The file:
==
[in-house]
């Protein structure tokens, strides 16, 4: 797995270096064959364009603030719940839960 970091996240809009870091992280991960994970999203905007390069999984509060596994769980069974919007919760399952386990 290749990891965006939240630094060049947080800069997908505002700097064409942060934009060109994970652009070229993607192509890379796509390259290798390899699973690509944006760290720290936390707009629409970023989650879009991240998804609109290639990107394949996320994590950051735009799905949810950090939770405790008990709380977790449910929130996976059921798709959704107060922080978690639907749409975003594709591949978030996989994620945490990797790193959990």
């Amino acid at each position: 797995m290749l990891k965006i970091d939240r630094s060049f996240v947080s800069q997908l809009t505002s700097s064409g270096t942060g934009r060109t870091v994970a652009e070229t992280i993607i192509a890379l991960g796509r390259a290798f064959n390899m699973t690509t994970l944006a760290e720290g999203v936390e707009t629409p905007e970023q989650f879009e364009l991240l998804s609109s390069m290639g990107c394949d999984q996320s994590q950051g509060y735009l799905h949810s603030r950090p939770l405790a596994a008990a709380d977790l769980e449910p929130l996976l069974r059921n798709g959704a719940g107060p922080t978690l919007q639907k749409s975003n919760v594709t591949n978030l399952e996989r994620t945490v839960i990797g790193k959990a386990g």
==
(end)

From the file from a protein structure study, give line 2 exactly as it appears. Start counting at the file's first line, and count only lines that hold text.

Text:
């Protein structure tokens, strides 16, 4: 797995270096064959364009603030719940839960 970091996240809009870091992280991960994970999203905007390069999984509060596994769980069974919007919760399952386990 290749990891965006939240630094060049947080800069997908505002700097064409942060934009060109994970652009070229993607192509890379796509390259290798390899699973690509944006760290720290936390707009629409970023989650879009991240998804609109290639990107394949996320994590950051735009799905949810950090939770405790008990709380977790449910929130996976059921798709959704107060922080978690639907749409975003594709591949978030996989994620945490990797790193959990």